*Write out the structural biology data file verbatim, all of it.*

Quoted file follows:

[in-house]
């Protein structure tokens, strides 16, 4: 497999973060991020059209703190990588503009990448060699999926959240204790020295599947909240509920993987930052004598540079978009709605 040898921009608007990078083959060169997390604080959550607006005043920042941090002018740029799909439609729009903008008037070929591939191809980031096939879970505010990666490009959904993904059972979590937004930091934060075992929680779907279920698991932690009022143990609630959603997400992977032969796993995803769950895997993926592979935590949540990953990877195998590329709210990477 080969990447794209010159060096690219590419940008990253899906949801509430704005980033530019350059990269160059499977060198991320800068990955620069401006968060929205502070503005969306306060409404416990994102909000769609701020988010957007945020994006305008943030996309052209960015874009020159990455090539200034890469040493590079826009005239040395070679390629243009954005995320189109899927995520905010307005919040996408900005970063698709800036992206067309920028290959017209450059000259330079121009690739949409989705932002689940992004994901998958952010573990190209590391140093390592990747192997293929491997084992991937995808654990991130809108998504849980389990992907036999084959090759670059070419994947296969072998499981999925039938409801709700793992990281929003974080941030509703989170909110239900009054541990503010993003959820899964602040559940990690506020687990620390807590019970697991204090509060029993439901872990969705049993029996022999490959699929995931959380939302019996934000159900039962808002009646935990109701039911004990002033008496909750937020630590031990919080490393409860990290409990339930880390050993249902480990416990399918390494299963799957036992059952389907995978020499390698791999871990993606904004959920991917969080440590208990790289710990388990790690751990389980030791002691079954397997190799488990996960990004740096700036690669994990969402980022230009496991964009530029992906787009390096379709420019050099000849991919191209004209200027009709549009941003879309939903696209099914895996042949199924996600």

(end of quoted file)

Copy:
[in-house]
């Protein structure tokens, strides 16, 4: 497999973060991020059209703190990588503009990448060699999926959240204790020295599947909240509920993987930052004598540079978009709605 040898921009608007990078083959060169997390604080959550607006005043920042941090002018740029799909439609729009903008008037070929591939191809980031096939879970505010990666490009959904993904059972979590937004930091934060075992929680779907279920698991932690009022143990609630959603997400992977032969796993995803769950895997993926592979935590949540990953990877195998590329709210990477 080969990447794209010159060096690219590419940008990253899906949801509430704005980033530019350059990269160059499977060198991320800068990955620069401006968060929205502070503005969306306060409404416990994102909000769609701020988010957007945020994006305008943030996309052209960015874009020159990455090539200034890469040493590079826009005239040395070679390629243009954005995320189109899927995520905010307005919040996408900005970063698709800036992206067309920028290959017209450059000259330079121009690739949409989705932002689940992004994901998958952010573990190209590391140093390592990747192997293929491997084992991937995808654990991130809108998504849980389990992907036999084959090759670059070419994947296969072998499981999925039938409801709700793992990281929003974080941030509703989170909110239900009054541990503010993003959820899964602040559940990690506020687990620390807590019970697991204090509060029993439901872990969705049993029996022999490959699929995931959380939302019996934000159900039962808002009646935990109701039911004990002033008496909750937020630590031990919080490393409860990290409990339930880390050993249902480990416990399918390494299963799957036992059952389907995978020499390698791999871990993606904004959920991917969080440590208990790289710990388990790690751990389980030791002691079954397997190799488990996960990004740096700036690669994990969402980022230009496991964009530029992906787009390096379709420019050099000849991919191209004209200027009709549009941003879309939903696209099914895996042949199924996600």